Everything can change in a heartbeat is my brand.  And the logo is represented by the little open heart. 

At the moment I'm almost halfway on a third novel in a series - late 1800s where each of my heroines are searching for something,
1. Recognition and fame. 2. A husband.  3. Her voice.

That is such a truism in all our lives. We are all just one heartbeat away from changed circumstances whatever they happen to be - wonderful or tragic. 
Is there any one of you who have been estranged from your mother? Please dear ones, change that situation before you'll have to live with regrets for the rest of your life. Forgiveness comes from God.

 Do you have special memories of your mum?

Thursday, 4 May 2017

Book Review: Understanding Show, Don't Tell: and Really Getting It

I like to read books about writing craft every so often. It keeps me learning and improving both as a writer and as an editor. Often it gives me the explanations and vocabulary for things that I've known instinctively but haven't been able to explain to others.

One of the best books I've read recently is by Janice Hardy, called Understanding Show, Don't Tell: And Really Getting It.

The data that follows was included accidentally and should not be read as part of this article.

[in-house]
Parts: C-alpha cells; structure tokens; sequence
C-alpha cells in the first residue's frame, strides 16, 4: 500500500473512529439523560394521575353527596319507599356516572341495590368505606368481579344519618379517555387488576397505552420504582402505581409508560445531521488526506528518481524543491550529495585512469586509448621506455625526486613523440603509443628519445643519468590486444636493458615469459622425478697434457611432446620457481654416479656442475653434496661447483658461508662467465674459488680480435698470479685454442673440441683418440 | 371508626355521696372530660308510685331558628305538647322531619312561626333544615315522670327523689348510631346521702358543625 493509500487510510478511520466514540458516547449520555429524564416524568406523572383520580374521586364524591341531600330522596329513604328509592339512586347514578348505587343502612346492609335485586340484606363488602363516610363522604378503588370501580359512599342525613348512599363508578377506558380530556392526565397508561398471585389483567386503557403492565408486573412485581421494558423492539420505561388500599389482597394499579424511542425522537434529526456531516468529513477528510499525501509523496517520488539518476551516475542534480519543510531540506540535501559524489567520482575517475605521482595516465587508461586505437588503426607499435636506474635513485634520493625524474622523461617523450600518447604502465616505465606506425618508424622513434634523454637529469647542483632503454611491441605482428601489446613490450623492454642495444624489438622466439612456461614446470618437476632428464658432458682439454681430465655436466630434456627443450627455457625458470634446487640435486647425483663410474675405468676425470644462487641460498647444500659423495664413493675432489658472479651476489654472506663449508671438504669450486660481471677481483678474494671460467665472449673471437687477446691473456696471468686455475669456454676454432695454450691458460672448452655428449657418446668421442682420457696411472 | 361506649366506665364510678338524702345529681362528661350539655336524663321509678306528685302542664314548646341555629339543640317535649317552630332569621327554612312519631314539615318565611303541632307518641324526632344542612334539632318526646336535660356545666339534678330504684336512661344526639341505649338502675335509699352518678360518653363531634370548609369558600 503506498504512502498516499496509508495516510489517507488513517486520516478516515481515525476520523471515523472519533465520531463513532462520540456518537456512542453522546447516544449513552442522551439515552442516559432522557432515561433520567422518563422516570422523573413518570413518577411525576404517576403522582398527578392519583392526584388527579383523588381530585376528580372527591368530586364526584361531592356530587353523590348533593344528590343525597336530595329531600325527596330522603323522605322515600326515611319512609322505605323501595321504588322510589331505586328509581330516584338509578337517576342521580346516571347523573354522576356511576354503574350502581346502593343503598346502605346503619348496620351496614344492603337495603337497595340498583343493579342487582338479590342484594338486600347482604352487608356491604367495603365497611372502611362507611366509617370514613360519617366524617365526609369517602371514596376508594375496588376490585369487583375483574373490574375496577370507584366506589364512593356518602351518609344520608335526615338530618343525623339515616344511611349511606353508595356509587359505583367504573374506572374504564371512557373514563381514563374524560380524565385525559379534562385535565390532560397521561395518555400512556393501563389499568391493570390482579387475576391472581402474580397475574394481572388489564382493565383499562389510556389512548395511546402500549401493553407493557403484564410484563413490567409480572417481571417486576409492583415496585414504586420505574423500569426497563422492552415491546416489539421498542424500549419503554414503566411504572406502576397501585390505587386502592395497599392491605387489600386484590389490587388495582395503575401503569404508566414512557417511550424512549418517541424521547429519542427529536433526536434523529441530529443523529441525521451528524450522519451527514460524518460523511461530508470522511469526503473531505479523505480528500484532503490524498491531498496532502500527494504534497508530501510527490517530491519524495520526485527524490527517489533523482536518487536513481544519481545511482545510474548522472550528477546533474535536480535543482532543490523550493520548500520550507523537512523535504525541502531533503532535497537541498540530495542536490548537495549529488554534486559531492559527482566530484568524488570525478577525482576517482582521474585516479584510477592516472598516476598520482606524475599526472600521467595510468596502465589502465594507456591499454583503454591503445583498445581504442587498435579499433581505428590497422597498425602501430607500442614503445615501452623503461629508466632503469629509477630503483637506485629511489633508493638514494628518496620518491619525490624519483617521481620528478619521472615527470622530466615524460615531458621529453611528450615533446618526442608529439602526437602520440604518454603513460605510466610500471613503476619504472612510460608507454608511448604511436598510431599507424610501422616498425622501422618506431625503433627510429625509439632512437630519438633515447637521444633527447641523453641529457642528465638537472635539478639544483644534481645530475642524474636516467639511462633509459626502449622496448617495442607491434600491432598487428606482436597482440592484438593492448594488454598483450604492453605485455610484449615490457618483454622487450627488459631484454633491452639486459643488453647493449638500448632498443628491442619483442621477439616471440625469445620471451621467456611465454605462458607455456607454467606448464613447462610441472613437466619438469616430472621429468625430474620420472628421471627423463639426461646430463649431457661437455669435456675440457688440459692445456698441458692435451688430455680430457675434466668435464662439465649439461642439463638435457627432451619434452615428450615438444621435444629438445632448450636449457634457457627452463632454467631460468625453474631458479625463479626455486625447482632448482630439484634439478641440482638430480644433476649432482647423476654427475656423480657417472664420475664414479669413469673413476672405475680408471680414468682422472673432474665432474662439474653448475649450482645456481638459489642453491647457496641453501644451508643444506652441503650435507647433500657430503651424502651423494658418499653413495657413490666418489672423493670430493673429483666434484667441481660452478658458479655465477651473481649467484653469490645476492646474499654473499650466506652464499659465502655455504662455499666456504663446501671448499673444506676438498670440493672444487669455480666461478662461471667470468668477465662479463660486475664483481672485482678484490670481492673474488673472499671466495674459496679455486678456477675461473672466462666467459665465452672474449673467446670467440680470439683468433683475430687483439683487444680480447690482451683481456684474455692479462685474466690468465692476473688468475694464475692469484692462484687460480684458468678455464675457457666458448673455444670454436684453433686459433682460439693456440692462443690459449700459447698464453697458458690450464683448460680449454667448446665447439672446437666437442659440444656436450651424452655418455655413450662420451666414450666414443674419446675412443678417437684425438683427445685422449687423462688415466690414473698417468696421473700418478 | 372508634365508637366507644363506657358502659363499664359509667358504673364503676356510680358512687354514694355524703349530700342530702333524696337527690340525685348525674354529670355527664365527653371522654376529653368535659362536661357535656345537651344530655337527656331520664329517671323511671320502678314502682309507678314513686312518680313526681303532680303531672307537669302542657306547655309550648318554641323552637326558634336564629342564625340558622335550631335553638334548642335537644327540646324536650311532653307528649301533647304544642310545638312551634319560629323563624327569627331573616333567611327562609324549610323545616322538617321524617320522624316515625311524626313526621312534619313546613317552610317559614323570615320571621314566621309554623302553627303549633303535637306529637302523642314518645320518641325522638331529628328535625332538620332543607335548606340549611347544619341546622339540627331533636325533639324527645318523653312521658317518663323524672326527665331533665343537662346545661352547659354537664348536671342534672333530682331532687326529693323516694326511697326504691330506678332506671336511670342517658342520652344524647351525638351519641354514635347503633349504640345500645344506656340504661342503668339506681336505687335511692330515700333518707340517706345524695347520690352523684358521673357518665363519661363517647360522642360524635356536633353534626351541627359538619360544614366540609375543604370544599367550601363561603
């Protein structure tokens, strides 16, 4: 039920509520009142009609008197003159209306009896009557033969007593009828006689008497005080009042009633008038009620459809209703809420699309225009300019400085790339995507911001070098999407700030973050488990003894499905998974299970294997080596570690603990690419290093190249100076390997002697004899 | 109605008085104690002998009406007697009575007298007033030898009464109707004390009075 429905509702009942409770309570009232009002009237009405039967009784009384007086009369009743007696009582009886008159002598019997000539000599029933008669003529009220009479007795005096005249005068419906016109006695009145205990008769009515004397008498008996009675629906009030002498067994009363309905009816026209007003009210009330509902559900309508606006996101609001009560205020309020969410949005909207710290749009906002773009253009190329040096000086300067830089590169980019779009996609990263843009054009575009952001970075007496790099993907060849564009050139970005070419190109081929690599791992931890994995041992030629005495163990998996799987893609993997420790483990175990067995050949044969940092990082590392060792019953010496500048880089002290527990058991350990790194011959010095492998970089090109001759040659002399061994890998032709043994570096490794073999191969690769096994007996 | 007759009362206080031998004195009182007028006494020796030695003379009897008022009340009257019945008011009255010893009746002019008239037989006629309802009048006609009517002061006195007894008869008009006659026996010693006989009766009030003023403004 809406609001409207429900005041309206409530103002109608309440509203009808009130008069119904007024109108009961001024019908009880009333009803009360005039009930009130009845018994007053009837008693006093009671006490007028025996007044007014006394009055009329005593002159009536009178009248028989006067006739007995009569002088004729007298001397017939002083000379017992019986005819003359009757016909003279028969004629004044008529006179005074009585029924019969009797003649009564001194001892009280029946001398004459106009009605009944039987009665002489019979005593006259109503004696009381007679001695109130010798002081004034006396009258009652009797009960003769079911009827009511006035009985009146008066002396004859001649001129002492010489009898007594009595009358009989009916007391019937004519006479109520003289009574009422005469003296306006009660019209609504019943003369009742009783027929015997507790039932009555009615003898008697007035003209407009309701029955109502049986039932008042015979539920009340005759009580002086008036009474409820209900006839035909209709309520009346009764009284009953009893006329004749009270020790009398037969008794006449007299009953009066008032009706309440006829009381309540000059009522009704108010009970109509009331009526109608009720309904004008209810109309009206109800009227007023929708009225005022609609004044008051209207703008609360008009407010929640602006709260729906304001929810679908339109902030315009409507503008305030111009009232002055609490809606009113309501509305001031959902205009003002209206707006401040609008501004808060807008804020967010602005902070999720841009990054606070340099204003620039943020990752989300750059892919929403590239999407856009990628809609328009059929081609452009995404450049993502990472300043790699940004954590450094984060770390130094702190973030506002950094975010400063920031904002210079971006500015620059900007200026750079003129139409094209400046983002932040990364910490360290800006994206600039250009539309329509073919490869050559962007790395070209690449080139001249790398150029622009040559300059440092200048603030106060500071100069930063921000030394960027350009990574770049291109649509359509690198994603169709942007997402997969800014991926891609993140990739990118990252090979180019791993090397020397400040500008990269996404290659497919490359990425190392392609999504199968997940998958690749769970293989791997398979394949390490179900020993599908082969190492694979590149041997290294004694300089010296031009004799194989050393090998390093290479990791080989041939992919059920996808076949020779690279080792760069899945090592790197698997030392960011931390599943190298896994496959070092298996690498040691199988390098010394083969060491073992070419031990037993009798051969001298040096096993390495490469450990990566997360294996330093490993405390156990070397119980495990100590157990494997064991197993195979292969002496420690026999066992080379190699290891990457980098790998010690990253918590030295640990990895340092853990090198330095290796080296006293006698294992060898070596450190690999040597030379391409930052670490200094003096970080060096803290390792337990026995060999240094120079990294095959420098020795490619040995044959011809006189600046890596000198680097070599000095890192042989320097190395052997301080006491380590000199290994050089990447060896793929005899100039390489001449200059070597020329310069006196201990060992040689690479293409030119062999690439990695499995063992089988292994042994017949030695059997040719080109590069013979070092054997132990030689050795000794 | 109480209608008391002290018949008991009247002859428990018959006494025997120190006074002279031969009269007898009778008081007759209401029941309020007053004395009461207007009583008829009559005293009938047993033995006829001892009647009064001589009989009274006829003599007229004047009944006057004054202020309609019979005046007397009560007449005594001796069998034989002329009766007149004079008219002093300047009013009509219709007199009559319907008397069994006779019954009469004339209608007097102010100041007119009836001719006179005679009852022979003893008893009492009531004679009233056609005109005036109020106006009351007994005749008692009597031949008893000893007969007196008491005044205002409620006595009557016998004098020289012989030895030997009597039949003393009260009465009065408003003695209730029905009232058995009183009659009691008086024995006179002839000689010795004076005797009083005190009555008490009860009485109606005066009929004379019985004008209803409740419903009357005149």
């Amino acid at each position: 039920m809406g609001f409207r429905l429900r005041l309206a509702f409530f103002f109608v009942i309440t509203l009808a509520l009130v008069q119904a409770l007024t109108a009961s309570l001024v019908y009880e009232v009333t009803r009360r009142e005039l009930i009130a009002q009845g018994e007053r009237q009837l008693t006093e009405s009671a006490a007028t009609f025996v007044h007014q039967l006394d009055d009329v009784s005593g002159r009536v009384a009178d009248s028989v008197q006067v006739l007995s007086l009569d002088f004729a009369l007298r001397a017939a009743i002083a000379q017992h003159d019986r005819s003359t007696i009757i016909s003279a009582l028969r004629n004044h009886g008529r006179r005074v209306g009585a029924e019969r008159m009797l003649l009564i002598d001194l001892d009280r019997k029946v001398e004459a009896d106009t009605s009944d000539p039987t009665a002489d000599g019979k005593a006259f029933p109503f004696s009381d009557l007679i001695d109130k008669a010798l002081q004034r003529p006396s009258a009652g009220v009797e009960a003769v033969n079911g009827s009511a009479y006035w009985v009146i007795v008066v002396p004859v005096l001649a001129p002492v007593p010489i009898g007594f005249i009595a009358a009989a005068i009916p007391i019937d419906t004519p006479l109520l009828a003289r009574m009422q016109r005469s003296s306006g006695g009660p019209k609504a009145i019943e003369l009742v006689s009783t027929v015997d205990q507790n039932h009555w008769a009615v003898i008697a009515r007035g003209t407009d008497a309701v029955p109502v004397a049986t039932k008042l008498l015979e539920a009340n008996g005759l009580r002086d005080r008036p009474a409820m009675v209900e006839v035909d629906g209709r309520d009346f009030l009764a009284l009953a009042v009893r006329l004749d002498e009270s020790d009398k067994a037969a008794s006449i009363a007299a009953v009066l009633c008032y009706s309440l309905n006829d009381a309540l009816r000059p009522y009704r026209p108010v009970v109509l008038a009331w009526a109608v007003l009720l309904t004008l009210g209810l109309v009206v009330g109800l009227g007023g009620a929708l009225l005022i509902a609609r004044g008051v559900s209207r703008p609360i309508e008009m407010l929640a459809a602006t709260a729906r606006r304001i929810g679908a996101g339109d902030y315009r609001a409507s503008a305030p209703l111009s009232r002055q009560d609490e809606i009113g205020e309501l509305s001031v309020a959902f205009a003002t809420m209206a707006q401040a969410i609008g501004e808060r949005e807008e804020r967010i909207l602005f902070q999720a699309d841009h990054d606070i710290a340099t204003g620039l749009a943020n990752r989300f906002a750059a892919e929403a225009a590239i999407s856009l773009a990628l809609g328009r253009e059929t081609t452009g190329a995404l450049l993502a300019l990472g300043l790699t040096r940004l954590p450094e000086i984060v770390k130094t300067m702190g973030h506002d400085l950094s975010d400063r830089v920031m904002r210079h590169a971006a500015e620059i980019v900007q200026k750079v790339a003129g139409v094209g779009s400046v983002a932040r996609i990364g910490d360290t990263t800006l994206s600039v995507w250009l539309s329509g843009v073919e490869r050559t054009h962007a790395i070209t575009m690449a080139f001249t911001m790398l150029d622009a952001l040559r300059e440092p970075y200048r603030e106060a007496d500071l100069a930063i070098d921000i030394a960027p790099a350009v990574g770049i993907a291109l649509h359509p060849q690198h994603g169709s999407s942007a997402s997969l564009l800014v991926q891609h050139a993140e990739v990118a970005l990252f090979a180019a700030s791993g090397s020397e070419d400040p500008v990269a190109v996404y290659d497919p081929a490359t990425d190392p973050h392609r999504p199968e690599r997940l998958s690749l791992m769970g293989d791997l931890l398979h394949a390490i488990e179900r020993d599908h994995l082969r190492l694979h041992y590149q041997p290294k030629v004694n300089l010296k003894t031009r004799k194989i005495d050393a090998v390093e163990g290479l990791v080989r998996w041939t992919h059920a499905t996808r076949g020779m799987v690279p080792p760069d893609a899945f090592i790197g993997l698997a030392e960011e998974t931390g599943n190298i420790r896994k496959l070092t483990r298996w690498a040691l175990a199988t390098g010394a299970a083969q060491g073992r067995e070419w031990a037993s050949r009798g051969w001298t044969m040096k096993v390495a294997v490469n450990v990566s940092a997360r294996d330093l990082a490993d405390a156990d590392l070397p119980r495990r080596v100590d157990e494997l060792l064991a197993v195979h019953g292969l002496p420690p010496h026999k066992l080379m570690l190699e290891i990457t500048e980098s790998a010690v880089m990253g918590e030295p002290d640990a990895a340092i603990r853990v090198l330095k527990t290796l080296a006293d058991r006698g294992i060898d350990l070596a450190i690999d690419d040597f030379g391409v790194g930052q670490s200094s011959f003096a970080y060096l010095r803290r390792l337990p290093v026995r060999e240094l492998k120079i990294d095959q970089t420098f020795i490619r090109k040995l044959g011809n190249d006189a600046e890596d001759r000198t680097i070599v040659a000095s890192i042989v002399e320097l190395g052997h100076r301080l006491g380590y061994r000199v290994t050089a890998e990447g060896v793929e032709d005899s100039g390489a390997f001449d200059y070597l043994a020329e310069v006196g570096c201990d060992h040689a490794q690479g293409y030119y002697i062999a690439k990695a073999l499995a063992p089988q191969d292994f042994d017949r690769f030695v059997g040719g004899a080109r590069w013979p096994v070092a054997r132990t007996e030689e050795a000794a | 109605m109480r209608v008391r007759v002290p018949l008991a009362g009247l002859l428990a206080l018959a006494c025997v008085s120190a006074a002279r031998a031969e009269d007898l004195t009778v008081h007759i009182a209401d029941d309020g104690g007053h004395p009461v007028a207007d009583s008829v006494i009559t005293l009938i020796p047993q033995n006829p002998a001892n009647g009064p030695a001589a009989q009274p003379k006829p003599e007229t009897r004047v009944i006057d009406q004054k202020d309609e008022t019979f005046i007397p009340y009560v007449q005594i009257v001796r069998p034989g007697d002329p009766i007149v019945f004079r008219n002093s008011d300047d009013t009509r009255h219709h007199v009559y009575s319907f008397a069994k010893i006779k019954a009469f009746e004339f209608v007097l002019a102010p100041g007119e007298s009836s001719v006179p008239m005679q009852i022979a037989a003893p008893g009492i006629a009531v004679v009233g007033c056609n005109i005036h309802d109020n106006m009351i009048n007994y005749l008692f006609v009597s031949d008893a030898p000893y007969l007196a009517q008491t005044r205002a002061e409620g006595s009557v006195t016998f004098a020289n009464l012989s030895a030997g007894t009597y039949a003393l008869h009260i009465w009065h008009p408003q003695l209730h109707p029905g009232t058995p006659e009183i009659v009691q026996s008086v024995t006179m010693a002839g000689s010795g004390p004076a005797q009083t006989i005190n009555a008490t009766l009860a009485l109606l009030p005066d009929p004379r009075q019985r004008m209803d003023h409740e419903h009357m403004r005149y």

'Show, don't tell' is perhaps the most common piece of writing advice, and when we 'get' it, and do it, our writing is a lot better. But what does it really mean to 'show' rather than 'tell'? Do we always understand it? And are we able to recognise it in our own writing - and know how to fix it?

A number of my editing customers are still learning the idea of showing, not telling, and I've struggled to explain the 'whys' and 'hows' of it to them, even while I've been able to say, 'Yeah, nah, that doesn't work'.

Now, though, I have the tools to explain it. I love this book so much I'm even recommending it on my website.

Hardy lays the whole thing out incredibly simply. The blurb for her book says that she 'takes you deep into one of the most frustrating aspects of writing--showing, and not telling. She'll help you understand what show, don't tell means, teach you how to spot told prose in your writing, and reveal why common advice on how to fix it doesn't always work.' And it's absolutely true.

Possibly the most practical aspect of Hardy's book is her list of 'Red Flag' words; clues as to whether or not your prose is telling or showing.

Here are a few:

Emotional tells:
in [fear]
with [relief]
felt [emotion]